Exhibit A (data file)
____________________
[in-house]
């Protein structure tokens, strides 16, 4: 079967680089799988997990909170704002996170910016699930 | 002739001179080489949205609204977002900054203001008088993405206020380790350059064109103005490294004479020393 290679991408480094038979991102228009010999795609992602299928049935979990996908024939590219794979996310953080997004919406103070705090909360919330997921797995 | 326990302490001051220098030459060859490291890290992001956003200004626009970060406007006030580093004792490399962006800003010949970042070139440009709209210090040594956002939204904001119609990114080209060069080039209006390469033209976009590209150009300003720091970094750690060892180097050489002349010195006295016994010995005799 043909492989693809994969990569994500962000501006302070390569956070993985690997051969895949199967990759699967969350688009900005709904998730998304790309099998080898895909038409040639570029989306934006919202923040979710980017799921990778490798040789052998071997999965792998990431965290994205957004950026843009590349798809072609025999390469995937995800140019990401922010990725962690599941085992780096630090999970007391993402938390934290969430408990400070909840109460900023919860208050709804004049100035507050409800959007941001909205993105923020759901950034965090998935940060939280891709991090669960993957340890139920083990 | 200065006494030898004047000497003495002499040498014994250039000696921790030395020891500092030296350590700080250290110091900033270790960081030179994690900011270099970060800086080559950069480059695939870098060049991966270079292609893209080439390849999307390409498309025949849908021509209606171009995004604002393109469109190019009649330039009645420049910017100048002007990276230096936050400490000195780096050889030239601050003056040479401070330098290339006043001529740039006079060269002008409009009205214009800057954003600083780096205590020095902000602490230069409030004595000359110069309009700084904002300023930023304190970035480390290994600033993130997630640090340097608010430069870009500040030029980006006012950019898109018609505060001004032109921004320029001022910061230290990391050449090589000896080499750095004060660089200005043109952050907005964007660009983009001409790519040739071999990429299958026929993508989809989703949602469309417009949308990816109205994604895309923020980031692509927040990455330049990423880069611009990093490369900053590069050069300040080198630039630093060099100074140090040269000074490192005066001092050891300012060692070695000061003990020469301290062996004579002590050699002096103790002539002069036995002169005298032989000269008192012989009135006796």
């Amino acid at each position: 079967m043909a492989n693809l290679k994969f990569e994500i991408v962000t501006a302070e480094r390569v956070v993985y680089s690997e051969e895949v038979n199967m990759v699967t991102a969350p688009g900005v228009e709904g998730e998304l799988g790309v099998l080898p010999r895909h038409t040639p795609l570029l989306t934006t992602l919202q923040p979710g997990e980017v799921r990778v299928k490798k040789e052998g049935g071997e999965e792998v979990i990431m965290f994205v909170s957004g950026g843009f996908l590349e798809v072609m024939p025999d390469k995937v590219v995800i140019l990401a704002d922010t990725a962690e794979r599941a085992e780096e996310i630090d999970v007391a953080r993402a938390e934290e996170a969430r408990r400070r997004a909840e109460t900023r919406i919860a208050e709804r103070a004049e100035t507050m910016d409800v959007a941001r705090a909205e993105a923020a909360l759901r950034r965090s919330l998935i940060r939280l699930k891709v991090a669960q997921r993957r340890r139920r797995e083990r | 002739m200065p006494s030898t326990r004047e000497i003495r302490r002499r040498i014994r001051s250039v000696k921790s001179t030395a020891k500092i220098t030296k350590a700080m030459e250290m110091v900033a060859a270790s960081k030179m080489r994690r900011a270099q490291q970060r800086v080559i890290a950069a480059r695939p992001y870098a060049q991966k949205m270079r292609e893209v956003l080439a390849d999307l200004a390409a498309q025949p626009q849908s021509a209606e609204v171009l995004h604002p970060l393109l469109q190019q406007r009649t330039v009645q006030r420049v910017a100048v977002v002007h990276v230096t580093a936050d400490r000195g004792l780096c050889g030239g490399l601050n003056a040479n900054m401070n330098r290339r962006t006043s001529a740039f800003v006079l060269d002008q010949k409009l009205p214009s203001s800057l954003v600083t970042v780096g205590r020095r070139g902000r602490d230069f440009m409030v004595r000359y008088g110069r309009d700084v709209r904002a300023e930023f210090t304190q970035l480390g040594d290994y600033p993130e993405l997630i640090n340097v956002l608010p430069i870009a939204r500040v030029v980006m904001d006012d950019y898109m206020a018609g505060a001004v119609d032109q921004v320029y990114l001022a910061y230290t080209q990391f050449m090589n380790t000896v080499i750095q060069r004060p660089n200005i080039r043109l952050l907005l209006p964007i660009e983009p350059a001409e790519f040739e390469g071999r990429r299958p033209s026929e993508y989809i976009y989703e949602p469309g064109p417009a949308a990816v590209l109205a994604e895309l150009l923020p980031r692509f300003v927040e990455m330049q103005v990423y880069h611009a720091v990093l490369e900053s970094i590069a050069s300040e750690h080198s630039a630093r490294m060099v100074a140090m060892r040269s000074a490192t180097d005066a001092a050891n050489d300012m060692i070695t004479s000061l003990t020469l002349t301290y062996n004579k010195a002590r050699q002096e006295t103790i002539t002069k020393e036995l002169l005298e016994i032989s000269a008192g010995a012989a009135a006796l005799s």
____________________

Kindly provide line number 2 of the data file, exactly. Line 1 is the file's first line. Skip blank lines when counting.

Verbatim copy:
């Protein structure tokens, strides 16, 4: 079967680089799988997990909170704002996170910016699930 | 002739001179080489949205609204977002900054203001008088993405206020380790350059064109103005490294004479020393 290679991408480094038979991102228009010999795609992602299928049935979990996908024939590219794979996310953080997004919406103070705090909360919330997921797995 | 326990302490001051220098030459060859490291890290992001956003200004626009970060406007006030580093004792490399962006800003010949970042070139440009709209210090040594956002939204904001119609990114080209060069080039209006390469033209976009590209150009300003720091970094750690060892180097050489002349010195006295016994010995005799 043909492989693809994969990569994500962000501006302070390569956070993985690997051969895949199967990759699967969350688009900005709904998730998304790309099998080898895909038409040639570029989306934006919202923040979710980017799921990778490798040789052998071997999965792998990431965290994205957004950026843009590349798809072609025999390469995937995800140019990401922010990725962690599941085992780096630090999970007391993402938390934290969430408990400070909840109460900023919860208050709804004049100035507050409800959007941001909205993105923020759901950034965090998935940060939280891709991090669960993957340890139920083990 | 200065006494030898004047000497003495002499040498014994250039000696921790030395020891500092030296350590700080250290110091900033270790960081030179994690900011270099970060800086080559950069480059695939870098060049991966270079292609893209080439390849999307390409498309025949849908021509209606171009995004604002393109469109190019009649330039009645420049910017100048002007990276230096936050400490000195780096050889030239601050003056040479401070330098290339006043001529740039006079060269002008409009009205214009800057954003600083780096205590020095902000602490230069409030004595000359110069309009700084904002300023930023304190970035480390290994600033993130997630640090340097608010430069870009500040030029980006006012950019898109018609505060001004032109921004320029001022910061230290990391050449090589000896080499750095004060660089200005043109952050907005964007660009983009001409790519040739071999990429299958026929993508989809989703949602469309417009949308990816109205994604895309923020980031692509927040990455330049990423880069611009990093490369900053590069050069300040080198630039630093060099100074140090040269000074490192005066001092050891300012060692070695000061003990020469301290062996004579002590050699002096103790002539002069036995002169005298032989000269008192012989009135006796």